The news supplied by the Italian lead me to speculate whether the Admiral's dislike of the Lady Elizabeth's imprisonment may not have caused him to plot joining the French. I have warned M. de la Capelle about this in general terms, so that he may be vigilant.
My representations are intended to place your Majesty in possession of all the facts, and thus to enable you to judge whether his Highness had better come or not. The lords over here are spending so much money on preparations for his arrival that were he not to come they might well be very angry and become altogether hostile. On the other hand, it is meet that your Majesty should realise the difficulties and the intrigues and warlike activities of the French; for it is to be feared that they may fall on the Queen unless your Majesty let it be seen that you are as well prepared as they.
The worst of it is that the Queen has not a single crown in hand, and no one to raise funds for her. And in truth, Sire, I cannot forbear to tell your Majesty that this nation is so avaricious that the pensions would have been of the greatest service in winning over the great nobles. I am not at all persuaded that there will be no more trouble, for the religious question in itself is enough, and the Chancellor is handling it in too rough and intemperate a manner. His zeal is of course praiseworthy, but this is not the right time to display it, and never a day passes without my hearing of murmurs indicative of disaffection.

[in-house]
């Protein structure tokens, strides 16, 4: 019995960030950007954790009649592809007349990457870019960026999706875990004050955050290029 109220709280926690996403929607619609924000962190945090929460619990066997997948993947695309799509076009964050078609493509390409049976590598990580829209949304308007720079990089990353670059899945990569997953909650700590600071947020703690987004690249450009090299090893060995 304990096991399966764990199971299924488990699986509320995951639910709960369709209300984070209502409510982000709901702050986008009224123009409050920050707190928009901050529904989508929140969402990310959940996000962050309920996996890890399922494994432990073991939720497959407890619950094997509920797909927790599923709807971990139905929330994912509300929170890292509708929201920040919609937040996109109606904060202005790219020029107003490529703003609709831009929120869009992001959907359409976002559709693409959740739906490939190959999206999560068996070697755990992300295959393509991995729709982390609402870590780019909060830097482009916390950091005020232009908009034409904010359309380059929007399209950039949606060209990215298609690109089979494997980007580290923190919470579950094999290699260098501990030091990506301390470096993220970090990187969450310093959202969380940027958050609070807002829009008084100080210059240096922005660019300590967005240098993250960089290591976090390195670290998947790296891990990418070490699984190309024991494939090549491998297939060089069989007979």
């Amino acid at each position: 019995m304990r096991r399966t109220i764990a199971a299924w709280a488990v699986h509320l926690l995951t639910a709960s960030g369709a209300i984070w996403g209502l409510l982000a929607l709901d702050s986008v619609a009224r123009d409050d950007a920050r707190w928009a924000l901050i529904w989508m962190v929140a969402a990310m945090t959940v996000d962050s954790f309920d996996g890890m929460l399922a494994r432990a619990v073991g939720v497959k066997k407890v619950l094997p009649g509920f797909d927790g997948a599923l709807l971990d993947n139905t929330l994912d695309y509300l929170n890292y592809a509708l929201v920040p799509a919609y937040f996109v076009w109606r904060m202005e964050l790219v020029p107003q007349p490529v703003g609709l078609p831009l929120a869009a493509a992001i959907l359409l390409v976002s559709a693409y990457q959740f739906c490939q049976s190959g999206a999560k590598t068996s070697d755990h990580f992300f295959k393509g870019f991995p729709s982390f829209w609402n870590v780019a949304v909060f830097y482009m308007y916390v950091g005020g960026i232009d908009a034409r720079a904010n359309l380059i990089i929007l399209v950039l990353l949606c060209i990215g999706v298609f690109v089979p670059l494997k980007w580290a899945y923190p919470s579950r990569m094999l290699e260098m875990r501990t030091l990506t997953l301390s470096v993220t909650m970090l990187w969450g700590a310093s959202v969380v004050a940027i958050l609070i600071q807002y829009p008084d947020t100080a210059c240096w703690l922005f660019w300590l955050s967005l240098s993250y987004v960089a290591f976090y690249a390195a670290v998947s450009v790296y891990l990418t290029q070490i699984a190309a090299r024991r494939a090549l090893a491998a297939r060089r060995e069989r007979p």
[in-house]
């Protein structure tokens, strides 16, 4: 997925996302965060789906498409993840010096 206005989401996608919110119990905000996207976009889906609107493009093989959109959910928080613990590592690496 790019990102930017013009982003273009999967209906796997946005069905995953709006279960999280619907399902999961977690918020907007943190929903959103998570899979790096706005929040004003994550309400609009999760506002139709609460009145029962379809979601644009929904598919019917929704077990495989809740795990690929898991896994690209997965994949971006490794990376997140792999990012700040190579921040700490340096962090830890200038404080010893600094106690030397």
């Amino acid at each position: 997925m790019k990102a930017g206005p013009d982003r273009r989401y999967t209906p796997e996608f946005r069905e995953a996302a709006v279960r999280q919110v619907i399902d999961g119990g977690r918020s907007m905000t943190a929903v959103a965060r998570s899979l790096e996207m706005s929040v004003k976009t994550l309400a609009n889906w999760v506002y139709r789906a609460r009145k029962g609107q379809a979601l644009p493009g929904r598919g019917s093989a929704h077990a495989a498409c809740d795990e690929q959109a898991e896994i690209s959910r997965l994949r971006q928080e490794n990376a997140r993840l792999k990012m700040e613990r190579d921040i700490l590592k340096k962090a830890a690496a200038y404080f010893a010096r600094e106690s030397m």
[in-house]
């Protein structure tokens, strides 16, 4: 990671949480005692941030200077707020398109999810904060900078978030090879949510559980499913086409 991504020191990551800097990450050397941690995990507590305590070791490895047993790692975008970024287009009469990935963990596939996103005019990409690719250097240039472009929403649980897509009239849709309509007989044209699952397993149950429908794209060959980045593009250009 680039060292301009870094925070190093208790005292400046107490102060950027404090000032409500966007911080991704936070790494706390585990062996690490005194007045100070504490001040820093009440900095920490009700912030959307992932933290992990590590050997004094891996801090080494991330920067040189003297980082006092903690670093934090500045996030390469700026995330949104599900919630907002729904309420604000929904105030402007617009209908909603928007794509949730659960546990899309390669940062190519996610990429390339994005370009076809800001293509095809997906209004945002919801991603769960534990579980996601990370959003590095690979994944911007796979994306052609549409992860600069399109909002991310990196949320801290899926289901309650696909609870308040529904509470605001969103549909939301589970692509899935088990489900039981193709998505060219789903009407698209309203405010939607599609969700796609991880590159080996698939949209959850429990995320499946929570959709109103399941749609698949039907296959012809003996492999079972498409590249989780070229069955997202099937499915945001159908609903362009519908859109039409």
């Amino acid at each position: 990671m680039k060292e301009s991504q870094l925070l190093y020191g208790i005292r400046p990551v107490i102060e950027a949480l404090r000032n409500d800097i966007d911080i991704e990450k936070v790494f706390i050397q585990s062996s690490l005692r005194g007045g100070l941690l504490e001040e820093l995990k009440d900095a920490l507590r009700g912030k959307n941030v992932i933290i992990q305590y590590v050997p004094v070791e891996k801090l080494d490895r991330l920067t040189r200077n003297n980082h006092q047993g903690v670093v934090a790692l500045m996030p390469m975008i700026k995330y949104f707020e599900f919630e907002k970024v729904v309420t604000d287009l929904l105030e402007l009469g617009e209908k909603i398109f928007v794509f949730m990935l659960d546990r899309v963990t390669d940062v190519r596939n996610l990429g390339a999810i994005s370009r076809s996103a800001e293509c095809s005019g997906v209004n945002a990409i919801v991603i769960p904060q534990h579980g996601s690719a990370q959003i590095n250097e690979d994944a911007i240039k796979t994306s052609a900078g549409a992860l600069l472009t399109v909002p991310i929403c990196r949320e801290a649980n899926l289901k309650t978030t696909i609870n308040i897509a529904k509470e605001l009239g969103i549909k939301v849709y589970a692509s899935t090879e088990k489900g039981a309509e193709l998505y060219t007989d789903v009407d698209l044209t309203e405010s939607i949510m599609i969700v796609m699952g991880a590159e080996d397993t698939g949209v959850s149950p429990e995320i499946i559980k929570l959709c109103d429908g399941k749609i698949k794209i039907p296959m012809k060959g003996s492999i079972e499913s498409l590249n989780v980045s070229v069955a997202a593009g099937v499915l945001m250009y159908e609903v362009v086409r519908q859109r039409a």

The Queen has commanded me to write and ask his Highness if he will accept the English Order, which is to be conferred on him to-morrow by the College of the Knights of the Garter.
London, 22 April, 1554.
Signed. Cipher. French.
About half this letter is printed by Tytler, The Reigns of Edward VI and Mary, Vol. II.
April 24. Simancas, E. 508. The Bishop of Arras to Don Juan Manrique de Lara.
On his return from France, the Legate (Cardinal Pole), in conference with his Majesty, the Queen (Dowager of Hungary) and myself, said they kept him there a long time before giving him audience, under the pretext of the Easter holy days. In reality, what we hear from other sources shows that their reasons for so doing were two: in order to make disaffected subjects of his Majesty believe that here in Flanders we were urging him to make peace, a sign that we were very low, whilst they (i.e. the French) were unwilling to treat because of their desire to shield the aforesaid disaffected subjects from the punishment that peace would be likely to expose them to; and also because the King of France was waiting to see how his intrigues in Turkey, Germany and elsewhere turned out. When the Cardinal at length did succeed in obtaining audience, and spoke of the desire for peace which he had observed in this quarter, they gave him vague replies, the trend of which from what he said to his Majesty seemed to be that they aimed at a peace or truce without any restitution, and that as the Duke of Orleans (fn. 5) had died without the proposed marriage taking place another match should be arranged in order to settle the Milanese question. This was all the Cardinal had to say, and he watered it down with his usual exhortations in favour of peace; but as it amounted to nothing whatever, his Majesty told him he clearly saw how far were the French from harbouring a sincere desire for peace, and that their real aim was merely to get out of the tight place they were in in Siena, keep a footing in Corsica, go on intriguing and hold what they had seized in the Empire with the intention of doing still more damage as soon as they had an opportunity. And as the Cardinal made a great point of the necessity of peace for the welfare of Christendom, his Majesty told him that the worst fate that could befall Christendom would be an increase of the King of France's power, for it was clear that his abuse of what authority he had already had brought about great evils.